Sunday, 2 December 2012

Delights for the eye and ear give food for thought

If music be the food of love, painting isn’t far behind. So it was good to get a good dose of both this weekend.

The paintings were at the pre-Raphaelite exhibition at the Tate in London, and what a glorious display it is. I always think of pre-Raphaelites as being a mixed bag: the occasional outstanding piece that speaks straight to the heart; but also a few pictures that leave me wondering, ‘oh, right. And there’s a lot of fuss about this canvass, is there? With its figures that look as though they’ve been cut out and pasted in place afterwards?’ 

But there are so many of the outstanding paintings in this exhibition that the others simply don’t impinge. I was delighted to get to know some painters I knew not at all – William Dyce, for instance, and Arthur Hughes – and one at least who I knew far too little – Edward Burne-Jones. But above all I was glad to discover paintings I didn’t know, including some by John Millais, the member of the group I had always felt stood head and shoulders above the rest, a view the show did nothing to dispel. 

John Millais, Mariana. A glorious discovery (for me)
That pose – so natural and yet with such erotic overtones

The music was a completely different experience. We went to see Papatruck, a bluegrass band in a jewel of a Church, St Michael and All Angels, in the Chiltern Hills, North-West of London on the way to Oxford. The band’s sole female musician is Nia, a school-friend of my stepson’s. It was the first time we’d seen her in twenty years, but hey, blood runs thicker than water, and it was a joy to meet her again and another to hear the music.

It was also magical that they were playing in a Church whose crypt contains the remains of my favourite Conservative politician bar none: Benjamin Disraeli.

The Queen's tribute to Disraeli.
Ben's disguised as 'Earl Beaconsfield' in the
time-honoured English style of preferring aliases.
Queen Victoria, who lost her husband Prince Albert shockingly young, always adored Disraeli, no doubt in part because he flirted with her outrageously. She had a memorial plaque to him raised in the Church. It made me think of a story our history teacher told us, that she’d offered to visit him on his death bed, an extraordinary offer by a reigning monarch to a man who’d been born a commoner (and of Jewish extraction, to boot).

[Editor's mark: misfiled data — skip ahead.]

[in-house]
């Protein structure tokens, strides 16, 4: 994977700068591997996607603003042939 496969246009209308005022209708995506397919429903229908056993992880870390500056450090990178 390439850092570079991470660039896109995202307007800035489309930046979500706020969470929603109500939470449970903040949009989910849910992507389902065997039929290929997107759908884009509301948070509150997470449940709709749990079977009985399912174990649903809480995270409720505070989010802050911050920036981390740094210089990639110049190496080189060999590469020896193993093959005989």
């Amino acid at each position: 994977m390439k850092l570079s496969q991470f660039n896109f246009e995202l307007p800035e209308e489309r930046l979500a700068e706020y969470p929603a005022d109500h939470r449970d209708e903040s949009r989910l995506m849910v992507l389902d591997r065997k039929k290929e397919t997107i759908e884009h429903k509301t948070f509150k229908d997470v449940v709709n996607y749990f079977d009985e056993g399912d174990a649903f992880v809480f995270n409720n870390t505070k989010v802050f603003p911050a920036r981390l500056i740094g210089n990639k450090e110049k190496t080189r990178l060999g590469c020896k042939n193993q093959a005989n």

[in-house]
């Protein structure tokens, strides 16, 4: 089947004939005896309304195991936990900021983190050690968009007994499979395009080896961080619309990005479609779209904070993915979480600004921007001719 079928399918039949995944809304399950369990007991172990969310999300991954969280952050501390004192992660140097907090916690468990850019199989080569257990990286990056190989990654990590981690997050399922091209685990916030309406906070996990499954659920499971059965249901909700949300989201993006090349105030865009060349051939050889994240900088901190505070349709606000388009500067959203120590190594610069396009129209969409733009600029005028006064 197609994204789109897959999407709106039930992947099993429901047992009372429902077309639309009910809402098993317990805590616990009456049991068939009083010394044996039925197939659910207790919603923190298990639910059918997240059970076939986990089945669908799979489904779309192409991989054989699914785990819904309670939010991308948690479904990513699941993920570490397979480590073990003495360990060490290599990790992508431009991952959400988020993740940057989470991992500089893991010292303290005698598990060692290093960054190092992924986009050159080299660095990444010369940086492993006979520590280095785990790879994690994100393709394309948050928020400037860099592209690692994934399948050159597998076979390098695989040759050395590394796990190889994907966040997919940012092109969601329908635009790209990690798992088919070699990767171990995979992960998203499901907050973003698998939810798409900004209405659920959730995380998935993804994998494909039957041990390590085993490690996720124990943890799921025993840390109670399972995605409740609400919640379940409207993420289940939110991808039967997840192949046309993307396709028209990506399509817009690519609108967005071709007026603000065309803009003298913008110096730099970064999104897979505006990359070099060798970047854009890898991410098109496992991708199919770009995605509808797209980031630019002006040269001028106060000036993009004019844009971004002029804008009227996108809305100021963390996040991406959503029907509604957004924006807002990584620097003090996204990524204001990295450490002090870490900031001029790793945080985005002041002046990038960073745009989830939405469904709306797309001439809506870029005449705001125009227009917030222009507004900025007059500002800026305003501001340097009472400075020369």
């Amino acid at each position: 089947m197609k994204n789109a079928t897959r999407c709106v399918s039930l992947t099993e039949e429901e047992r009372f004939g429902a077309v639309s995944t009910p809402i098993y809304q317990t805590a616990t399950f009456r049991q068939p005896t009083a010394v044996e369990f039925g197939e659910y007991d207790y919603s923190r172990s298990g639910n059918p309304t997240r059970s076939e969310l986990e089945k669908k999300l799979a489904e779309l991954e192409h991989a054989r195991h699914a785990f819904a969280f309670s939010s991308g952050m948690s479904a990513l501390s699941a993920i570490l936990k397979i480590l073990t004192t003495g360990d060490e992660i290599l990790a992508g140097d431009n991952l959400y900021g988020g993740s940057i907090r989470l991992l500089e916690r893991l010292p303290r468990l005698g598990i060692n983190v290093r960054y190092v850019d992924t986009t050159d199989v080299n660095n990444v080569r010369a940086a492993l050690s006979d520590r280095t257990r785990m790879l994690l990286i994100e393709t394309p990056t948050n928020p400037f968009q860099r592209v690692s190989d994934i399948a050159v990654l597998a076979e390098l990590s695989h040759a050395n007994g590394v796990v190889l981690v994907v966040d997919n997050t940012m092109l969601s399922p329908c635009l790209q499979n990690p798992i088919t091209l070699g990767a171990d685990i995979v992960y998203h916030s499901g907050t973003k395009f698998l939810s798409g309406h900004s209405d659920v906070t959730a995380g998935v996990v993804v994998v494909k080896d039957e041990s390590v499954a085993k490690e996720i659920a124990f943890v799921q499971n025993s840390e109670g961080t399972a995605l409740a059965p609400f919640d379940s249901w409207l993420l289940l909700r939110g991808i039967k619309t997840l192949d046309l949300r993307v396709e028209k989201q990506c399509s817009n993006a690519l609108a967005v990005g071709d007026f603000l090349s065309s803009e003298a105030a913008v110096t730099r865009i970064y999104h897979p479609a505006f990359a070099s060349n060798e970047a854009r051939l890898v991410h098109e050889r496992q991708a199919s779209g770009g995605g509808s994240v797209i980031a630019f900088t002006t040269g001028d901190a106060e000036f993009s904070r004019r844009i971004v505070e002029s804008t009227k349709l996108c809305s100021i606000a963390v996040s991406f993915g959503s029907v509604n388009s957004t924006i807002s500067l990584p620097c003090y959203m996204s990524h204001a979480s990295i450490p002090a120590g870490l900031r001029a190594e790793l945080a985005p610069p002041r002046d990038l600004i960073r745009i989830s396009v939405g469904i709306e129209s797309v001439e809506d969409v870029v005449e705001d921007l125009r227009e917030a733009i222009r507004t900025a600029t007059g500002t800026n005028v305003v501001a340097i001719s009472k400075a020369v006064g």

‘Oh, no,’ Disraeli replied, ‘she’ll only give me a message for Albert.’

I loved it that the concert was taking place in an Anglican Church. We were addressed twice by the vicar who managed to talk about the purpose of the evening – to raise funds for the care of the homeless of High Wycombe – without once mentioning God, the Church, faith, hope or charity. You see what I meant in an earlier blog? The Church of England belongs to us all in this country – it doesn’t even make a point of thrusting anything potentially contentious, like religion, in our faces.

Glorious setting for music to set the pulse racing
Thanks to the spellbinding novels of Hilary Mantel, I’m steeped at the moment in the sixteenth-century world of Thomas Cromwell and Tudor England, when ‘our Church’ first emerged. In those days the European presence in the Americas was essentially Spanish. Certainly, there was no English presence though eventually, and long after Cromwell’s death, English colonies would take root in the northern part of the landmass. In time, some of the settlers would penetrate into a territory which they would name, after the Iroquois word for meadowlands, Kentucky. 

Eventually transformed into a commonwealth and then a State, Kentucky would grow so strongly and successfully that it developed its own distinctive style of music, called after the startling wealth of those meadowlands, ‘bluegrass music’. And the music travelled back to the old country so that in 2012, we could sit in the knave of one of the churches that owe so much to Thomas Cromwell, and listen to five of his descendants play those haunting songs to us.

Would old Cromwell have approved or disapproved?

I have a nasty feeling he would have been shocked by the irreligious nature of the music, in a place dedicated to the glorification of the gospels. I wonder whether he would have thought of Kentucky, if he had ever thought of it at all, as a savage land and its music as no better. And I imagine he would have been horrified at the secular message of the priest, as he would have been by the fact that the audience for the concert was significantly larger, I suspect, than any congregation to assemble in that Church these days.

‘Was it for this that I struggled, lived and died?’ I suspect he might have asked.

I rather fear it might have been, Tom. And I hate to say it, we had a great time. Lutheran hymns just don’t do it for us the way Bluegrass music does, especially superbly performed the Papatruck way.

Papatruck - inspirational though far from Kentucky.
Nia's on the left (of course). Her instrument's on the right.

No comments: